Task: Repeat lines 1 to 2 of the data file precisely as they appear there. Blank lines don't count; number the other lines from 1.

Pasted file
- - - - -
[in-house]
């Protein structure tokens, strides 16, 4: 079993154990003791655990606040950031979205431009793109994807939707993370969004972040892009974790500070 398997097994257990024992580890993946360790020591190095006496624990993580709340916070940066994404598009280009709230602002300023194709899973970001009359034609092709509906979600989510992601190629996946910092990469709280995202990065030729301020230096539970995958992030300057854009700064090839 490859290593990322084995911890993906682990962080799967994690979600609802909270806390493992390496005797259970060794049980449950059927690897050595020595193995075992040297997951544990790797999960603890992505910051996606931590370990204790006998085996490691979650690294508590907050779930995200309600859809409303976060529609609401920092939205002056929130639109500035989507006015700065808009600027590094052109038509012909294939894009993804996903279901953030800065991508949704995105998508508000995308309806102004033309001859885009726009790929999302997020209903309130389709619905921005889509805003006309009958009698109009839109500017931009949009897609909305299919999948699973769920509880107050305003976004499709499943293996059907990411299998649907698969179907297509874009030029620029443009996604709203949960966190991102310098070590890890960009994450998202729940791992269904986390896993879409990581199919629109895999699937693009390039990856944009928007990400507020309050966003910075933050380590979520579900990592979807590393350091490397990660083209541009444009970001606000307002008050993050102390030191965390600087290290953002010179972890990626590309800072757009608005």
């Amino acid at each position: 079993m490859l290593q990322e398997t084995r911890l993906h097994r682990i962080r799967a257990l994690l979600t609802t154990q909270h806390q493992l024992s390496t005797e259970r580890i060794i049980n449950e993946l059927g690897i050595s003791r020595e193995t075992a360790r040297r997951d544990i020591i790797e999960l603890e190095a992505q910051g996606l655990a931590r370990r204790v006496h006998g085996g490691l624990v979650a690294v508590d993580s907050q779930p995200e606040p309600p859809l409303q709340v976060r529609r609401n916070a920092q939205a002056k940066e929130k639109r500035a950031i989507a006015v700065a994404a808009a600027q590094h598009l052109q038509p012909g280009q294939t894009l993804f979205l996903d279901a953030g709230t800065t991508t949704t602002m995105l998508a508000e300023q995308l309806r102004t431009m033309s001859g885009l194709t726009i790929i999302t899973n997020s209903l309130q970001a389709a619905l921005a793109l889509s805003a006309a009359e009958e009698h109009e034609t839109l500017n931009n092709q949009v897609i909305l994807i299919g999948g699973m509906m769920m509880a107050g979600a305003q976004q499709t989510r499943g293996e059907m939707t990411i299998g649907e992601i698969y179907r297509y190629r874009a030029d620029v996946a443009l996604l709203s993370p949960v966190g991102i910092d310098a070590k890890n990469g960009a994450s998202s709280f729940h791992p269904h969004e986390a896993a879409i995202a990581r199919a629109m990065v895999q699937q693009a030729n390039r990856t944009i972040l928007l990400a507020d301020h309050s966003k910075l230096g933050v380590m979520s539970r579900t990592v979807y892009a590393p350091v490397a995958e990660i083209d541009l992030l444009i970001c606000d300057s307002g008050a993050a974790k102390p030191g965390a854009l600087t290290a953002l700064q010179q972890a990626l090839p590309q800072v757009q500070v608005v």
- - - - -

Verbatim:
[in-house]
């Protein structure tokens, strides 16, 4: 079993154990003791655990606040950031979205431009793109994807939707993370969004972040892009974790500070 398997097994257990024992580890993946360790020591190095006496624990993580709340916070940066994404598009280009709230602002300023194709899973970001009359034609092709509906979600989510992601190629996946910092990469709280995202990065030729301020230096539970995958992030300057854009700064090839 490859290593990322084995911890993906682990962080799967994690979600609802909270806390493992390496005797259970060794049980449950059927690897050595020595193995075992040297997951544990790797999960603890992505910051996606931590370990204790006998085996490691979650690294508590907050779930995200309600859809409303976060529609609401920092939205002056929130639109500035989507006015700065808009600027590094052109038509012909294939894009993804996903279901953030800065991508949704995105998508508000995308309806102004033309001859885009726009790929999302997020209903309130389709619905921005889509805003006309009958009698109009839109500017931009949009897609909305299919999948699973769920509880107050305003976004499709499943293996059907990411299998649907698969179907297509874009030029620029443009996604709203949960966190991102310098070590890890960009994450998202729940791992269904986390896993879409990581199919629109895999699937693009390039990856944009928007990400507020309050966003910075933050380590979520579900990592979807590393350091490397990660083209541009444009970001606000307002008050993050102390030191965390600087290290953002010179972890990626590309800072757009608005």